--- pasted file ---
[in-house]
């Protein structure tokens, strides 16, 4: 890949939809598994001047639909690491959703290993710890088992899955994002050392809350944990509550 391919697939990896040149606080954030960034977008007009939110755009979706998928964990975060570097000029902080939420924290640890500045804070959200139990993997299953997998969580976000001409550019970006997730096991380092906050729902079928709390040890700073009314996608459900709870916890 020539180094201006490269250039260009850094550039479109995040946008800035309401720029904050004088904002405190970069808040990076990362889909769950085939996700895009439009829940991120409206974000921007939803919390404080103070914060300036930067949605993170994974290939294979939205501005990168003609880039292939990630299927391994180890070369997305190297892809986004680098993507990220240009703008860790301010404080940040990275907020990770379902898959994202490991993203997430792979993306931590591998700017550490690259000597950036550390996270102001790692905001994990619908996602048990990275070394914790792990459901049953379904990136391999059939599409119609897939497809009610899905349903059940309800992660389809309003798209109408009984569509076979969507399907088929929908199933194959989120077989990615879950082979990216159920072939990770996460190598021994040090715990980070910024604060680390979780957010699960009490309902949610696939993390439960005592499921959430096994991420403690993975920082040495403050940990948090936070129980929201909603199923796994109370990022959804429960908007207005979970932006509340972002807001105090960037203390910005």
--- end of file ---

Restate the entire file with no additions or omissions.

[in-house]
């Protein structure tokens, strides 16, 4: 890949939809598994001047639909690491959703290993710890088992899955994002050392809350944990509550 391919697939990896040149606080954030960034977008007009939110755009979706998928964990975060570097000029902080939420924290640890500045804070959200139990993997299953997998969580976000001409550019970006997730096991380092906050729902079928709390040890700073009314996608459900709870916890 020539180094201006490269250039260009850094550039479109995040946008800035309401720029904050004088904002405190970069808040990076990362889909769950085939996700895009439009829940991120409206974000921007939803919390404080103070914060300036930067949605993170994974290939294979939205501005990168003609880039292939990630299927391994180890070369997305190297892809986004680098993507990220240009703008860790301010404080940040990275907020990770379902898959994202490991993203997430792979993306931590591998700017550490690259000597950036550390996270102001790692905001994990619908996602048990990275070394914790792990459901049953379904990136391999059939599409119609897939497809009610899905349903059940309800992660389809309003798209109408009984569509076979969507399907088929929908199933194959989120077989990615879950082979990216159920072939990770996460190598021994040090715990980070910024604060680390979780957010699960009490309902949610696939993390439960005592499921959430096994991420403690993975920082040495403050940990948090936070129980929201909603199923796994109370990022959804429960908007207005979970932006509340972002807001105090960037203390910005």